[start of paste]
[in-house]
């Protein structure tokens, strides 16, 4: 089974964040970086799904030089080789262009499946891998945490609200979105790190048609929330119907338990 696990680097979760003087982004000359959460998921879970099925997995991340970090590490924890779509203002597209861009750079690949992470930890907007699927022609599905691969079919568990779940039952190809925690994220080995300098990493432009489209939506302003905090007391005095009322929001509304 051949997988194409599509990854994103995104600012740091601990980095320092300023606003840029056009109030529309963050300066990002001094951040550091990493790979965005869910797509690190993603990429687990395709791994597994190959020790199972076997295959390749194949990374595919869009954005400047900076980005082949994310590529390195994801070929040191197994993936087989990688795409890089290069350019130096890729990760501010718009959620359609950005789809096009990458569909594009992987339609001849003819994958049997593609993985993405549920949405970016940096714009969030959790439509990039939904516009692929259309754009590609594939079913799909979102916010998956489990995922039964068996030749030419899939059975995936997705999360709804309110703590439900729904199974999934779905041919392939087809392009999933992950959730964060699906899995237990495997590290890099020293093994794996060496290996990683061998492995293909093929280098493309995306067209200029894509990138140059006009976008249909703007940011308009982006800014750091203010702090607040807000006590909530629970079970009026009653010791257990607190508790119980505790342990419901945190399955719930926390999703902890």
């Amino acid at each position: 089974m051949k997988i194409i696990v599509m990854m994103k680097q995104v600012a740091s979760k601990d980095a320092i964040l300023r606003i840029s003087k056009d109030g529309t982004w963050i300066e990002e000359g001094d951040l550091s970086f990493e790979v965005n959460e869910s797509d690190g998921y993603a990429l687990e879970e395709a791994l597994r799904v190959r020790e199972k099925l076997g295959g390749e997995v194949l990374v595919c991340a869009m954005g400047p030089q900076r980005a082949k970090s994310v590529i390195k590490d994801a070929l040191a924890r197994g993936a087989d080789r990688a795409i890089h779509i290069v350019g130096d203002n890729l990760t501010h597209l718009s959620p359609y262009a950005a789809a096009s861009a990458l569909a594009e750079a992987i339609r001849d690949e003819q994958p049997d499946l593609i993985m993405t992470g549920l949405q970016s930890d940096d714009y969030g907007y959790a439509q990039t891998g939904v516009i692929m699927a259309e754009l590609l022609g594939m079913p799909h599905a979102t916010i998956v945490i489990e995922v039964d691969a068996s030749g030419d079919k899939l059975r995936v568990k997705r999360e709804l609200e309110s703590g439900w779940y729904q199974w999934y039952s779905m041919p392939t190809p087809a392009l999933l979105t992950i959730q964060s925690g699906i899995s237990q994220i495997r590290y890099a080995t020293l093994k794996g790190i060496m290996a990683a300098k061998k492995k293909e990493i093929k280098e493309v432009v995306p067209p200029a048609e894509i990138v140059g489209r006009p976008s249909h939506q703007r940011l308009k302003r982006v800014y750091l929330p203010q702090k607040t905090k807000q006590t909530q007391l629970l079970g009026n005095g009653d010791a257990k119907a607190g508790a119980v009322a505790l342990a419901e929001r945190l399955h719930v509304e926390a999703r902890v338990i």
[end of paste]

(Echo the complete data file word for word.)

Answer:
[in-house]
């Protein structure tokens, strides 16, 4: 089974964040970086799904030089080789262009499946891998945490609200979105790190048609929330119907338990 696990680097979760003087982004000359959460998921879970099925997995991340970090590490924890779509203002597209861009750079690949992470930890907007699927022609599905691969079919568990779940039952190809925690994220080995300098990493432009489209939506302003905090007391005095009322929001509304 051949997988194409599509990854994103995104600012740091601990980095320092300023606003840029056009109030529309963050300066990002001094951040550091990493790979965005869910797509690190993603990429687990395709791994597994190959020790199972076997295959390749194949990374595919869009954005400047900076980005082949994310590529390195994801070929040191197994993936087989990688795409890089290069350019130096890729990760501010718009959620359609950005789809096009990458569909594009992987339609001849003819994958049997593609993985993405549920949405970016940096714009969030959790439509990039939904516009692929259309754009590609594939079913799909979102916010998956489990995922039964068996030749030419899939059975995936997705999360709804309110703590439900729904199974999934779905041919392939087809392009999933992950959730964060699906899995237990495997590290890099020293093994794996060496290996990683061998492995293909093929280098493309995306067209200029894509990138140059006009976008249909703007940011308009982006800014750091203010702090607040807000006590909530629970079970009026009653010791257990607190508790119980505790342990419901945190399955719930926390999703902890």
């Amino acid at each position: 089974m051949k997988i194409i696990v599509m990854m994103k680097q995104v600012a740091s979760k601990d980095a320092i964040l300023r606003i840029s003087k056009d109030g529309t982004w963050i300066e990002e000359g001094d951040l550091s970086f990493e790979v965005n959460e869910s797509d690190g998921y993603a990429l687990e879970e395709a791994l597994r799904v190959r020790e199972k099925l076997g295959g390749e997995v194949l990374v595919c991340a869009m954005g400047p030089q900076r980005a082949k970090s994310v590529i390195k590490d994801a070929l040191a924890r197994g993936a087989d080789r990688a795409i890089h779509i290069v350019g130096d203002n890729l990760t501010h597209l718009s959620p359609y262009a950005a789809a096009s861009a990458l569909a594009e750079a992987i339609r001849d690949e003819q994958p049997d499946l593609i993985m993405t992470g549920l949405q970016s930890d940096d714009y969030g907007y959790a439509q990039t891998g939904v516009i692929m699927a259309e754009l590609l022609g594939m079913p799909h599905a979102t916010i998956v945490i489990e995922v039964d691969a068996s030749g030419d079919k899939l059975r995936v568990k997705r999360e709804l609200e309110s703590g439900w779940y729904q199974w999934y039952s779905m041919p392939t190809p087809a392009l999933l979105t992950i959730q964060s925690g699906i899995s237990q994220i495997r590290y890099a080995t020293l093994k794996g790190i060496m290996a990683a300098k061998k492995k293909e990493i093929k280098e493309v432009v995306p067209p200029a048609e894509i990138v140059g489209r006009p976008s249909h939506q703007r940011l308009k302003r982006v800014y750091l929330p203010q702090k607040t905090k807000q006590t909530q007391l629970l079970g009026n005095g009653d010791a257990k119907a607190g508790a119980v009322a505790l342990a419901e929001r945190l399955h719930v509304e926390a999703r902890v338990i």